Catering for the needs of pre-school age children in rural areas: A case study

  • Margaret Clyde University of Melbourne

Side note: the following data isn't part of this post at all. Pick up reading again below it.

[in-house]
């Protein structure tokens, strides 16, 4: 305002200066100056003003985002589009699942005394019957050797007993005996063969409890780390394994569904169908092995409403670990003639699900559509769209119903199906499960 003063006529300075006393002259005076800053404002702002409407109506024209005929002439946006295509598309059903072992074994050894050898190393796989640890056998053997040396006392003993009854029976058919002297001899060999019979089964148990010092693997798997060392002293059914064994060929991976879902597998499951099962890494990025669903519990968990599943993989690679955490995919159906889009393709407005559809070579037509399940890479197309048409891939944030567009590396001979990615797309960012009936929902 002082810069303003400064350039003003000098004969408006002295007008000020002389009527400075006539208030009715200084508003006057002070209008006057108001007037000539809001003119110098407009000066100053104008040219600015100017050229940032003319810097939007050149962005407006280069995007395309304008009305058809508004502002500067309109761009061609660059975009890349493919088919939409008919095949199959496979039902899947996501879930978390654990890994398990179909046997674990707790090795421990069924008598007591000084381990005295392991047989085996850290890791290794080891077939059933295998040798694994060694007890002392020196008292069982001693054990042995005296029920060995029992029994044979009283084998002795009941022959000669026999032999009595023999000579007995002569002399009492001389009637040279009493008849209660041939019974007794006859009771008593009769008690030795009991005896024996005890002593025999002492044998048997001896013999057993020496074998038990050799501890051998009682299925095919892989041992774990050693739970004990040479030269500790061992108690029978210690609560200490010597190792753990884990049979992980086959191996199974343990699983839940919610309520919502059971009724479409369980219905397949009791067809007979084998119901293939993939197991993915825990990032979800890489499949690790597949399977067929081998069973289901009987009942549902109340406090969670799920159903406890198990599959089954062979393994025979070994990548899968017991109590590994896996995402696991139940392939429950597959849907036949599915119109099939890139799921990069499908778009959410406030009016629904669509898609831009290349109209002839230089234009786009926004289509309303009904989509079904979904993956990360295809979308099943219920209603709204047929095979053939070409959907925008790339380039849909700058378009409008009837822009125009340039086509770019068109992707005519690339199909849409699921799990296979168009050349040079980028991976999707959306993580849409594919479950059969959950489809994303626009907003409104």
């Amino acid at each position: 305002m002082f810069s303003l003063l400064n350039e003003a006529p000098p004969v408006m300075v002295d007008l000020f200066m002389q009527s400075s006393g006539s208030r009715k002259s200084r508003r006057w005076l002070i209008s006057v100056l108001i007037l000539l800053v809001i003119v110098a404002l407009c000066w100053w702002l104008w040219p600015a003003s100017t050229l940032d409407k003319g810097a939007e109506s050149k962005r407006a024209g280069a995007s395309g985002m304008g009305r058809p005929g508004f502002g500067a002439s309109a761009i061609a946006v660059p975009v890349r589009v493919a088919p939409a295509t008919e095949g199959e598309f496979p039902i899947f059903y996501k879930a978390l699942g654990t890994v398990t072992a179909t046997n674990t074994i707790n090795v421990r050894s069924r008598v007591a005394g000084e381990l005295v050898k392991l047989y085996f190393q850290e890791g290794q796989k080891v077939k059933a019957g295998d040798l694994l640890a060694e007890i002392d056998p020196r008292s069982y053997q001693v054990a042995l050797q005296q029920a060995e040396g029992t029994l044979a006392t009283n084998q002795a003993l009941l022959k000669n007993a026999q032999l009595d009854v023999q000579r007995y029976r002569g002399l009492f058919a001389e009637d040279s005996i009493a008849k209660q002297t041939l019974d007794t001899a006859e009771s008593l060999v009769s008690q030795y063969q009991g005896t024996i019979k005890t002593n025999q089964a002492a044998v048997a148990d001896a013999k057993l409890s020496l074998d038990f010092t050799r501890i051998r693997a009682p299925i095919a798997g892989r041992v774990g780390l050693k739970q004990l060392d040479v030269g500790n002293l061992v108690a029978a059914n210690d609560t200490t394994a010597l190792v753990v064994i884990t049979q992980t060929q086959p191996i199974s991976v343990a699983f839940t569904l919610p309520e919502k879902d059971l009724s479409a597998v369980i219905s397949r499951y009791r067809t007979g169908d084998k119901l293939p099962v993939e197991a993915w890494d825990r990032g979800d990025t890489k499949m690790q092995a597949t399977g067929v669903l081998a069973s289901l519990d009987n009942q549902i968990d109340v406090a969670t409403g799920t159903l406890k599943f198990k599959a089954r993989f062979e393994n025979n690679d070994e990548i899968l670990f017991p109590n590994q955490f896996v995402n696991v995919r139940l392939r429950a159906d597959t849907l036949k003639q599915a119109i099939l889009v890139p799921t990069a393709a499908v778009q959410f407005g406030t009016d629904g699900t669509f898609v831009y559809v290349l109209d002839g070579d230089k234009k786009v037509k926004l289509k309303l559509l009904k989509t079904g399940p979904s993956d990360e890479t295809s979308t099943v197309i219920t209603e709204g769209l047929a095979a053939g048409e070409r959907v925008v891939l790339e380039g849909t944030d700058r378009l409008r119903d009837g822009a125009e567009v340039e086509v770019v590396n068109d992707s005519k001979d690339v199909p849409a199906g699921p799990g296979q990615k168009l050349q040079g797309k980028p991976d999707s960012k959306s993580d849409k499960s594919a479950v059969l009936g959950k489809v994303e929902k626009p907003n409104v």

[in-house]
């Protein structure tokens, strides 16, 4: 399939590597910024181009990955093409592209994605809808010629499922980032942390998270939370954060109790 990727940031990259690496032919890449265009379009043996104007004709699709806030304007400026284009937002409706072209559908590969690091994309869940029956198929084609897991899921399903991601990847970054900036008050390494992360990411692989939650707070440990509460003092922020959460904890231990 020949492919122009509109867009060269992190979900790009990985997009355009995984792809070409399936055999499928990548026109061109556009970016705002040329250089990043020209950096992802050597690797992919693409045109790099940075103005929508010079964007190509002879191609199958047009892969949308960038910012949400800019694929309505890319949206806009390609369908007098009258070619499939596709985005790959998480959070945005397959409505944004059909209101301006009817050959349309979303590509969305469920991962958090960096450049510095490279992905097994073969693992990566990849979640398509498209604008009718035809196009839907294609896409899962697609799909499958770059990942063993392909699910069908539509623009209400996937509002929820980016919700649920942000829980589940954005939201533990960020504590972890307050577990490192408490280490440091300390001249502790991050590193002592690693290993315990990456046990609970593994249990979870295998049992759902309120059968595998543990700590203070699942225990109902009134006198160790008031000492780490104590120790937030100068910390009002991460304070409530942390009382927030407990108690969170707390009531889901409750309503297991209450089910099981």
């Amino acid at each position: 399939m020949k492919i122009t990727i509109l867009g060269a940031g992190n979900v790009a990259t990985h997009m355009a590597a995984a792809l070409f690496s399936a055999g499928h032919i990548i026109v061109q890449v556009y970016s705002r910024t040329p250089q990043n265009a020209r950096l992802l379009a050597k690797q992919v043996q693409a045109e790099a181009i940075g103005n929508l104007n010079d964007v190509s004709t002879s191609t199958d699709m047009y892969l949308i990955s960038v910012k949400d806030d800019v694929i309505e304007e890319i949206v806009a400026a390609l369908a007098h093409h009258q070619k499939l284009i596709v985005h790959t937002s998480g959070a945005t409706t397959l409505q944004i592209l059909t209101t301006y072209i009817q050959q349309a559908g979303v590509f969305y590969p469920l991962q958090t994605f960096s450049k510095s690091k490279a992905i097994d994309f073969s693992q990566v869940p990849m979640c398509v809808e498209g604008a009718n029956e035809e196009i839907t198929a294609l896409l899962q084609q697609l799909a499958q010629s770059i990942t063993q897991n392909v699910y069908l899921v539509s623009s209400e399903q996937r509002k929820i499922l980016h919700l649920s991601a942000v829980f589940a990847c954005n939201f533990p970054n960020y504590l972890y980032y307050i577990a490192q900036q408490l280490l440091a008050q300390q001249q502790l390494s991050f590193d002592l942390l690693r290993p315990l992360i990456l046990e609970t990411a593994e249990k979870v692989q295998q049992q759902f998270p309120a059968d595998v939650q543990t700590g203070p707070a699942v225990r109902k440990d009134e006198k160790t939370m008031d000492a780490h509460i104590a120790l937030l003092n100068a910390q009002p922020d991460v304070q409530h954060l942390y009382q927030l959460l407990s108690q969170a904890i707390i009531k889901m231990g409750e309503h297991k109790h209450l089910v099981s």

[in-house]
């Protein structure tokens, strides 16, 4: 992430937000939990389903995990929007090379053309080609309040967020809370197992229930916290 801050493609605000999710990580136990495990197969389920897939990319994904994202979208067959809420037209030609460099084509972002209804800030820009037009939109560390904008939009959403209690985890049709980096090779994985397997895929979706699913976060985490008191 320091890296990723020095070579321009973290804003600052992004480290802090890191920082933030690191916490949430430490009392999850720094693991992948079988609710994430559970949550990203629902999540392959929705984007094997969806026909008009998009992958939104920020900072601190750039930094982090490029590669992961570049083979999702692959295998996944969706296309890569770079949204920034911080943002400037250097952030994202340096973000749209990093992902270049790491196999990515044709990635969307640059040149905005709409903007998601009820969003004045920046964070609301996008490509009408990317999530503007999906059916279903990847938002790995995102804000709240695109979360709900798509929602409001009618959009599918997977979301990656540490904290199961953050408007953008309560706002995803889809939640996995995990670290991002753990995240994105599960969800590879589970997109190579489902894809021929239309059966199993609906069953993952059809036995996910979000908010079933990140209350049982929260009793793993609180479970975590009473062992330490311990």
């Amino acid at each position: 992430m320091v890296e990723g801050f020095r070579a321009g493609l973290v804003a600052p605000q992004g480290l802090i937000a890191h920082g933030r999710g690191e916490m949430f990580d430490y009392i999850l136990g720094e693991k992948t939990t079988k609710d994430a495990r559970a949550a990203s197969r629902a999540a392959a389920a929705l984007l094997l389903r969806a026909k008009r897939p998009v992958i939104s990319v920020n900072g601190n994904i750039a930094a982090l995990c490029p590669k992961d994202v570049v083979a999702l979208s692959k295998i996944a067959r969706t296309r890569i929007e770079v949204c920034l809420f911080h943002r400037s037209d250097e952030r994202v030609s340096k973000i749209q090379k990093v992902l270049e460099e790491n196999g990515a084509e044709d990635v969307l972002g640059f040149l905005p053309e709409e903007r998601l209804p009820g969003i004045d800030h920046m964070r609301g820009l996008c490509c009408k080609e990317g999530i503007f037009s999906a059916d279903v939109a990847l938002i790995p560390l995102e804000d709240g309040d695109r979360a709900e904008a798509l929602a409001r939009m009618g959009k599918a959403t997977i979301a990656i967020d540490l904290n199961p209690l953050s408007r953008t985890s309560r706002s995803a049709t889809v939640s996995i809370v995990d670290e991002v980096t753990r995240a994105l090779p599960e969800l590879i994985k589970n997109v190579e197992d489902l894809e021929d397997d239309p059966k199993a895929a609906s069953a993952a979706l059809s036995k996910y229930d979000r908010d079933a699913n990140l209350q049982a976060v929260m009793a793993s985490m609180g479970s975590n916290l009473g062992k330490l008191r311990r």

In 1985 the then Minister for Community Services (Victoria), the Hon. Caroline Hogg, announced a change of policy in relation to preschool services in Victoria; all children were to have a year of "kindergarten type experiences" in the year before school, and existing playgroups for two year olds were to be phased out, while two years of kindergarten for some children was to become the exception. This policy came about for two reasons; firstly, as a way of implementing the Cain Labor Government's policy of social justice and equity, and secondly as an attempt to be more financially accountable. While both these objectives, in hindsight, may have a somewhat hollow ring today, they brought great changes to the preschool programs of Victoria which had been established nearly a century before by voluntary organisations in response to inner city poverty and need. It meant that an effort would be made to ensure that children in isolated and/or rural pockets of Victoria were to be included in the sessional kindergarten program and that the traditional "four sessions of two and a half hours per week at a place called a kindergarten" might not be seen to be appropriate in terms of travelling distance involved for parents or children, or affordable in terms of the best use of a rapidly declining budget.